Living in the moment seems to be a popular goal. It used to be that everyone wanted to have life balance but now I hear people say all the time:
I want to live in the moment.
That’s great but I have a question:
Which moment are you talking about?
This present moment?
As mindfulness becomes more widespread everyone seems to be on a quest to be fully present to what is happening right now all the time. We have a picture in our head that we all need to be living some blissed out zen like life.
Good luck with that.
In our desire to be more mindful, we seem to have created an expectation that the present moment is somehow inherently better. Maybe that’s because we tend to spend so little of our time there.
But that is not what is at the heart of mindfulness practice. It’s not about constantly holding our attention moment to moment to moment. It’s more about being aware of which moment we are currently inhabiting.
Here’s a little secret:
There’s nothing wrong with past or future moments.
The past holds lots of valuable information about what we did and how we did it. It holds our memories. So thinking about the past is not bad or wrong.
The same is true for future thinking. That’s where we plan and organize and dream.
We just happen to give far less of our time and energy to the present moment.
If we spend the bulk of our time flitting between the past and the future and skipping over the present, we miss out on the experience that is happening right now.
You’ve probably know what that is like. You are thinking about what you didn’t get done (past) or what you still have left to do (future) and you don’t really pay attention to what is happening right now around you.
Here’s the thing:
Mindfulness is conscious awareness of the present moment.
So we are being mindful as soon as we become aware of which moment has our attention. When we have awareness that we are future planning or replaying past experiences, we are practicing mindfulness. We then have the choice to bring our attention to the present moment if we wish.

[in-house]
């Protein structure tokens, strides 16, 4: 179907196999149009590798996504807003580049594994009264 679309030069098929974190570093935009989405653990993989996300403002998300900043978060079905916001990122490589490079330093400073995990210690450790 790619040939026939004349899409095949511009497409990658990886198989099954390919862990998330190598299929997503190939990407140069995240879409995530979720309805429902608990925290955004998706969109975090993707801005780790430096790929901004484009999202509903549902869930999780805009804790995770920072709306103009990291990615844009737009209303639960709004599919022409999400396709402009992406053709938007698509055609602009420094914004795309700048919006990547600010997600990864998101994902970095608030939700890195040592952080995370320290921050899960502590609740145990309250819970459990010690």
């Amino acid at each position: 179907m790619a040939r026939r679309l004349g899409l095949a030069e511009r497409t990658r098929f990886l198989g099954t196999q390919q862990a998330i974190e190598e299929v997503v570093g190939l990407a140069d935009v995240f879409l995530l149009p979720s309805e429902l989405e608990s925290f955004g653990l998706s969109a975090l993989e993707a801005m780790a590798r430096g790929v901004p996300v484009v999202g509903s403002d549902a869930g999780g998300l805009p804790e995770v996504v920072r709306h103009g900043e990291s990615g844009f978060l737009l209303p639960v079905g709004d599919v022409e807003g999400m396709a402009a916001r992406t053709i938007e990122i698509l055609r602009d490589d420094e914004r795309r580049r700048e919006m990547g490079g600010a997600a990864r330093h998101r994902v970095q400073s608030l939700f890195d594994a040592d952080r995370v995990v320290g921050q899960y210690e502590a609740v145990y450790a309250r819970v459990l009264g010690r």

Most of us don’t need much practice in future or past thinking. We’ve got that handled. But we all can likely be better at paying attention to the present.
So how exactly do you live in this moment?
Check in with yourself.
Ask “Where am I right now – past, present or future?” One is not better than another. It all depends on what you are doing. If you are planning a trip, then future thinking is a great thing. If you are having a conversation and thinking about the past, you might want to bring your attention to the present. Simply noticing where your thoughts are is an act of mindfulness.
Pause and breathe.
That always helps to bring our attention back to the present. When we stop and focus on our breathing we allow our minds to take a break from thinking and we can settle back into our bodies for a moment.
Have a sensory break.
Pause and check in with your five senses. Bring your focus and attention to the sensory experience of this moment. Right now what do you see, hear, taste, touch and smell?
You are always living in the moment – a past moment or a future moment or sometimes even the present moment. Mindfulness is not about trying to continuously stay in the present moment and avoid thinking about the past or future. Instead practice continually returning your attention to the present moment.
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What helps you return to the present moment?